In that sort of a situation, we could draft a revocable trust for this gentleman, essentially, putting what he desires, making sure that his wife receives income for the trust for her lifetime, maybe she receives no principle, but she receives income, but then upon her passing, that his two children are provided for. In that sort of a situation, what is Josh Smith going to have to do to ensure practically that that occurs? Well, Josh is going to need to make sure that he goes to his bank because the bank account is the substantial asset that Josh has in his estate. In that situation, Josh has really two options.
The first option that Josh has is that Josh can retitle that bank account into the name of his revocable trust with him being the trustee of that revocable trust. The other option that he has is that he can retitle the payable on death designation for that account to his revocable trust. That’s something that you want to really think about. It’s not enough just to have a trust drafted. You have to ensure that you practically take care of the other components, which include retitling your assets and your beneficiary designations to ensure that those assets go directly to your trust after your passing.
Well, what happens if you don’t do that but you have a trust. Well, in that sort of a situation, will the asset still go to your trust? The answer is, yes. But how will they get to your trust, you’ll have to file a probate proceeding to transfer those assets. The only way that they’re going to get to the trust, to add a little be more complexity to this situation, is to ensure that your will has what’s called a pour over provision, which will pour over all of the assets in your estate in your name alone to your revocable trust. But again, that still requires a probate proceeding, which more likely than not, you’ve chosen a trust as a vehicle to avoid a probate. It’s important to follow through even after the attorney drafts the trust for you to ensure that your goal of avoiding probate occurs. Did we have another question, Josh?
Josh: Yes. What sort of assets commonly pass non-probate or outside of your will to your heirs?
Jaleh: What assets pass outside of probate … Did you say with your will? I apologize I didn’t hear that part.
Josh: Outside of your will.
Jaleh: Well, again, those assets are going to be assets that are jointly titled. The real estate, if it’s held as joint tenants with full rights of survivorship, that’s going to pass outside of probate. Any titling of payable on death or transfer on death designations, that’s going to pass outside of probate. It’s important to know it’s not asset specific, it’s really how the asset is held and whether or not there is a designation of a payable on death or transfer on death. If an asset, no matter what kind of an asset, is held solely in an individual’s name but doesn’t have any designation as far as transfer on death, payable on death or isn’t a jointly held asset, it is almost a certainty that that asset will have to be probated in order to pass to that person’s heirs, to their spouse, or whoever they’ve designated either in their trust or in their last will and testament. I hope that answers your question. Did you have any other questions for me, Josh? No. Okay.
We’ve talked about trust, we’ve talked about real property, we’ve talked about titling of assets, we’ve talked about lady bird deeds. These are just a few of the ways that you can successfully avoid the probate of your estate by doing some pre-planning during your lifetime, obviously while you have capacity. One thing we love to do here at Waller & Mitchell during our estate planning consultation and our appointments is to explain these things in detail to our clients because it’s simply not enough in our opinion, to just draft documents for you, give you the documents, if you really don’t know how to enable yourself to avoid the probate process and that’s why you’ve come here to see us.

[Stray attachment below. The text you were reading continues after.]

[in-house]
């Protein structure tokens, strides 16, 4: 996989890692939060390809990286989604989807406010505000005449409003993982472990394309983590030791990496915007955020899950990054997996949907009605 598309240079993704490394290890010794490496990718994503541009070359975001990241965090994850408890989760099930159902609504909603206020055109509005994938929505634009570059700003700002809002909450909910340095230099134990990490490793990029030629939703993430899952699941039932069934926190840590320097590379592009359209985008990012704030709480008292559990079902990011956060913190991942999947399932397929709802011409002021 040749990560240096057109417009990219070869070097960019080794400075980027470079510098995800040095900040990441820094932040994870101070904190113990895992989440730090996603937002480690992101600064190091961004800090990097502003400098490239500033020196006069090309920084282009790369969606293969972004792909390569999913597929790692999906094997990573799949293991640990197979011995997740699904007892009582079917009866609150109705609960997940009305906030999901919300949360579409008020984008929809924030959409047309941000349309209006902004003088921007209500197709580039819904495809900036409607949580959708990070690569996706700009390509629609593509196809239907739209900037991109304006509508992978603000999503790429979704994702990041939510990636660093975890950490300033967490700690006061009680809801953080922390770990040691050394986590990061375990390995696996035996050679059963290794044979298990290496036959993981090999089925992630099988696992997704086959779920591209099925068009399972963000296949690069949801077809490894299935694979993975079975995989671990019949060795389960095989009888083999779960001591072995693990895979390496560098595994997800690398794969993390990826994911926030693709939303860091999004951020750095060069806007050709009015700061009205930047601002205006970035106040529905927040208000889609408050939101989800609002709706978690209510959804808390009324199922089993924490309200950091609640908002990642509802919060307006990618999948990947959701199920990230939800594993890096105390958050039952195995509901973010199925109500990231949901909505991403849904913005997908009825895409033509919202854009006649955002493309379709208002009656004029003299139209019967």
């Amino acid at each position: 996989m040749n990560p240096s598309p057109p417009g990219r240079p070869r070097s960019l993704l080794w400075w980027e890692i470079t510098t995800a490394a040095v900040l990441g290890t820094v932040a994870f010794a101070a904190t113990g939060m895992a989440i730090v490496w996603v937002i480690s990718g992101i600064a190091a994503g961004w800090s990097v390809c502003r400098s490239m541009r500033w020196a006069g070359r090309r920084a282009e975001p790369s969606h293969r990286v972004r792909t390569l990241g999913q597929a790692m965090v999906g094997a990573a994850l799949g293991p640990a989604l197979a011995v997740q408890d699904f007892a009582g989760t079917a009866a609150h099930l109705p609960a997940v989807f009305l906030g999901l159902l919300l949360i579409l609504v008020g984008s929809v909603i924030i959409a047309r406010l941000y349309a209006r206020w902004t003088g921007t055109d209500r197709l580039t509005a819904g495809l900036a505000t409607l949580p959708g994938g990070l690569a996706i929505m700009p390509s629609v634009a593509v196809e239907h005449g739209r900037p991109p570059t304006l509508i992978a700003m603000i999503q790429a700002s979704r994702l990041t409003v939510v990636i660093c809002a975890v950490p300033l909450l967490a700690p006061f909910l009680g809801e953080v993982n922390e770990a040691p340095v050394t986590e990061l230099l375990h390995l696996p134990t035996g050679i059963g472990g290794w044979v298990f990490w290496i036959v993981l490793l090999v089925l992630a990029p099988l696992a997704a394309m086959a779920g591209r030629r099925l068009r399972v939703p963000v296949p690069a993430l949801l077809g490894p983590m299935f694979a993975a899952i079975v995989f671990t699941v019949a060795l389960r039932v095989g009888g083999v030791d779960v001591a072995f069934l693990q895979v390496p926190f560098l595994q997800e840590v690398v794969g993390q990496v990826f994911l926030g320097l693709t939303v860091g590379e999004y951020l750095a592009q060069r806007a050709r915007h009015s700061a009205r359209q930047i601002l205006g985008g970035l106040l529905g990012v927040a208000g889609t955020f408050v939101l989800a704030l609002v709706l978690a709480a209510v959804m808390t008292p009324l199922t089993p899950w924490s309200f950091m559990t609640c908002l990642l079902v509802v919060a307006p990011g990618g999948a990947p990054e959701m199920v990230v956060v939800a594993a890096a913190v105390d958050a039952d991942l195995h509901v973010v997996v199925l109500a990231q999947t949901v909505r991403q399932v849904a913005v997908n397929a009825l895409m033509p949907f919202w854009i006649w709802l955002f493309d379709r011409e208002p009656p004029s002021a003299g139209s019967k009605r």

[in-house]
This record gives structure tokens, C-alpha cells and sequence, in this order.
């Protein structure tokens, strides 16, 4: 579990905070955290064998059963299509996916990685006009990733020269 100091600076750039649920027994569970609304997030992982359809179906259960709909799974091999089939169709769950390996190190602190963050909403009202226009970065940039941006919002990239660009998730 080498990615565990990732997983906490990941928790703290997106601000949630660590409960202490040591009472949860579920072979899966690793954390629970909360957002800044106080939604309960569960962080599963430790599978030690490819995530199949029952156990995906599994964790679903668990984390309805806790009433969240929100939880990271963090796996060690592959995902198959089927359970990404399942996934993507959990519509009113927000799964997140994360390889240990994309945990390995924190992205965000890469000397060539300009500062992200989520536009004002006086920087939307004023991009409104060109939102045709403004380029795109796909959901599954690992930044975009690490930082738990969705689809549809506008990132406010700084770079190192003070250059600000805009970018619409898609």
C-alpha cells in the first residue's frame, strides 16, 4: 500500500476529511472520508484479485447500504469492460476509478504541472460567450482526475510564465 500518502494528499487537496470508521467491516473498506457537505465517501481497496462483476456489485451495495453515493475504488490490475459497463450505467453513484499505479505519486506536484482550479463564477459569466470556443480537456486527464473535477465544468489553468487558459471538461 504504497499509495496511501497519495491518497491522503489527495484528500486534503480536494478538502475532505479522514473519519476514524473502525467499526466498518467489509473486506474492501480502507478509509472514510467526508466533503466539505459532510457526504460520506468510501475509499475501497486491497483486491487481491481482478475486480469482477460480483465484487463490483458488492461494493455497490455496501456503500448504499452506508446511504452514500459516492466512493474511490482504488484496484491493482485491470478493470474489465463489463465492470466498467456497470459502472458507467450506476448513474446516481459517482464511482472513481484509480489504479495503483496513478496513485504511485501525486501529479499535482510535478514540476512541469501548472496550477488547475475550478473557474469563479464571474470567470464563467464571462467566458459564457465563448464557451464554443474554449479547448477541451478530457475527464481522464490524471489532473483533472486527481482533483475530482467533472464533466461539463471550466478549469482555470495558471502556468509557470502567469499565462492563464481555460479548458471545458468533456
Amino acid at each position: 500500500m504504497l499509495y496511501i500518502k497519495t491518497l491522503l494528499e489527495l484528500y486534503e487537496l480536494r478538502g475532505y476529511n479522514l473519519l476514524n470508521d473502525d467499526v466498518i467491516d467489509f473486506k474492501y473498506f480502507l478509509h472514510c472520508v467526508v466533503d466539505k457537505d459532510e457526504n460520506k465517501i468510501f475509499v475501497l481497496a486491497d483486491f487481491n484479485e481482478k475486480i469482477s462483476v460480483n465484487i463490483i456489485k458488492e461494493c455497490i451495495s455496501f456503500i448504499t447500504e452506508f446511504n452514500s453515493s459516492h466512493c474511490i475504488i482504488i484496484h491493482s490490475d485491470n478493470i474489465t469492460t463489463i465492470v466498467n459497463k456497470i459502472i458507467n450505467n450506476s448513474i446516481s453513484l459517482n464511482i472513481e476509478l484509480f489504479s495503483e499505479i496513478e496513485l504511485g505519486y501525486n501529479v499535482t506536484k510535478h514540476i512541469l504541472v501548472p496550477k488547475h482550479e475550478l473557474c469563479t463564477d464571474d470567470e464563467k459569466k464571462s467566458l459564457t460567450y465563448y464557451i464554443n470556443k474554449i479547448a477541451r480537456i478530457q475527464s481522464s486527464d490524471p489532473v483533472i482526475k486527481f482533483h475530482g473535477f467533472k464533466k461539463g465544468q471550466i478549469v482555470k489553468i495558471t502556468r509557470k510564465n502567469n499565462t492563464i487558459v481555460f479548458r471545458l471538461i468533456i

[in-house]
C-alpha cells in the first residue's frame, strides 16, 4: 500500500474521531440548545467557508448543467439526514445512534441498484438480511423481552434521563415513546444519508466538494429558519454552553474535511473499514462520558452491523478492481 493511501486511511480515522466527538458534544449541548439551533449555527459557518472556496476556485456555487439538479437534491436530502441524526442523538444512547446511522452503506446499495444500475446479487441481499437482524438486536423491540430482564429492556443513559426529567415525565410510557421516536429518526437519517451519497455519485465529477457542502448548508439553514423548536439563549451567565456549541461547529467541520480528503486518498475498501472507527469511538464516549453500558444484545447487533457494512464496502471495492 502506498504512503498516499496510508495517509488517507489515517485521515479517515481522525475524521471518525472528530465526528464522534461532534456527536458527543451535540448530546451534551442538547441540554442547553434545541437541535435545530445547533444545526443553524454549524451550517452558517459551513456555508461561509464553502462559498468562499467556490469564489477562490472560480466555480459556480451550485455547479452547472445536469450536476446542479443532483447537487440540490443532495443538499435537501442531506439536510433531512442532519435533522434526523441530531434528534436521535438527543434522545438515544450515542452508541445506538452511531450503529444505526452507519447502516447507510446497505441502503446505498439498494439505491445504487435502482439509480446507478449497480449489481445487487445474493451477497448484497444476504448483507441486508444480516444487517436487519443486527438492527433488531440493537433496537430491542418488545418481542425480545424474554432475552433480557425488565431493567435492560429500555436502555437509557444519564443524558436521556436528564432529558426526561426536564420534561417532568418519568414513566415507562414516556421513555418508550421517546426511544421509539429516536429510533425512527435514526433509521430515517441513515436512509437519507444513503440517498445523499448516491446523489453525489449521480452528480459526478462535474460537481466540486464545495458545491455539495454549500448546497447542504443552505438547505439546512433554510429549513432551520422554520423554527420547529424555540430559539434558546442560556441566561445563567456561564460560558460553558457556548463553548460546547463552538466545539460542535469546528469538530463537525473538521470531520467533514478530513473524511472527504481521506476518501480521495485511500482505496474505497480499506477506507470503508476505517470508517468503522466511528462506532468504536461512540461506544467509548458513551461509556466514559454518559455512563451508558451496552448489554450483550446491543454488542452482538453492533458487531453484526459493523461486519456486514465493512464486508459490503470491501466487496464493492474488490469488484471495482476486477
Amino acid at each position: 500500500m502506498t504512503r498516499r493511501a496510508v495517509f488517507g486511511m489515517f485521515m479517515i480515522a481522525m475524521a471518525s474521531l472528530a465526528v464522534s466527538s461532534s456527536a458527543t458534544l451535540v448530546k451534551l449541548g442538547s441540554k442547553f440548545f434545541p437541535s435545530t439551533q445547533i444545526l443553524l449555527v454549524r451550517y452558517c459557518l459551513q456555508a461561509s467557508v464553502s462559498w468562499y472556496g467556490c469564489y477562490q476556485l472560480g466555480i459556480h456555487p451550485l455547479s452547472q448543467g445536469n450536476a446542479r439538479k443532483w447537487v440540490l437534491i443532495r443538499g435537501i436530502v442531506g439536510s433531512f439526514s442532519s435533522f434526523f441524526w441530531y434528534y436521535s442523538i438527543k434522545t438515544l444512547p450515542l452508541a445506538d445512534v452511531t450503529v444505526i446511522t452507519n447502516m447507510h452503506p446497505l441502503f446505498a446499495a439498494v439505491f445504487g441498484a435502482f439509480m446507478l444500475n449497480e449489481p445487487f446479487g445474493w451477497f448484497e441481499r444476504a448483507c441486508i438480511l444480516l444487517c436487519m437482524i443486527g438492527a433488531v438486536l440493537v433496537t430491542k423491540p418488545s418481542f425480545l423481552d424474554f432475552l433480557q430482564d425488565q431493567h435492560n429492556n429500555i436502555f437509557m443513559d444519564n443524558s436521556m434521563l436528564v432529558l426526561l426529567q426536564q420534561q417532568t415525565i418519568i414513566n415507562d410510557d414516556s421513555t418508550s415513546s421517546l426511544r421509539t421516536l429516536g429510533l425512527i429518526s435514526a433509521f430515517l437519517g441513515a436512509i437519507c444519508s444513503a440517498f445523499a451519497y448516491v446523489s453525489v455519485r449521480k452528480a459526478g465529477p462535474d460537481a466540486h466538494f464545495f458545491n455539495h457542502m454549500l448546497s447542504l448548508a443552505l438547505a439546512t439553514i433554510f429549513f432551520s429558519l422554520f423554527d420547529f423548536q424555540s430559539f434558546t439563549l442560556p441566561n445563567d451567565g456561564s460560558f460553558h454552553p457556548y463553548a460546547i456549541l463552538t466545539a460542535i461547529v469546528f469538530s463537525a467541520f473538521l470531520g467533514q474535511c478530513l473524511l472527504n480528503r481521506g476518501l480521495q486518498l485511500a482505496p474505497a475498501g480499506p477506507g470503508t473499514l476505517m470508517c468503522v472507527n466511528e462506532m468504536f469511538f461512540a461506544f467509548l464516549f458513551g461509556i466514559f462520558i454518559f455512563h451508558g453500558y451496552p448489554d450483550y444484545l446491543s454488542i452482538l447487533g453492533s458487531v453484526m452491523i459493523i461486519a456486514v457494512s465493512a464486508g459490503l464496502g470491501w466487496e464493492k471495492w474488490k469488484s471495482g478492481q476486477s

We highly encourage everyone watching here today, if you don’t have a state planning documents in order such as a last will and testament, power of attorney, living will, or healthcare surrogate, or a trust, please come and see us here at Waller & Mitchell. We’d love to take care of you. In the alternative, if you have these documents but let’s say the documents are very outdated or are from another state and may have been drafted before you had a major life circumstance change, I would highly also encourage you to come see us here at Waller & Mitchell. We can go ahead and view those documents and if the documents are going to still accomplish what you need, then there’s no need to change them and we won’t encourage you to change them but if there is a real need to change them, based upon what your best interest is or what you’re trying to accomplish, then we will more than likely recommend amendments to those documents or new documents in their entirety.
I really appreciate everybody tuning in today for our installment of Lunch with a Lawyer. I hope everyone has a wonderful Friday, an absolutely wonderful weekend, and we will see you next month for March’s addition of Lunch with a Lawyer. Have a great day.
Josh: Jaleh, we have one-
Jaleh: Oh, I apologize. We do have one more question.
Josh: What are the basic charges?
Jaleh: There really are no basic charges. The question was what are the basic charges to avoid probate. There really are no basic charges. Unfortunately, it really is individual circumstance situation depending on the complexity of your situation. If you have questions regarding a potential fee, please give our office a call. You can speak to myself, Jaleh Piran-Vesseh, or you can speak to Roland Chip Waller. Based upon your situation, we will advise you what we believe the anticipated fee would be. Again, I appreciate everyone joining in with us here today, and we hope that you have an absolutely wonderful weekend, and again, thank you.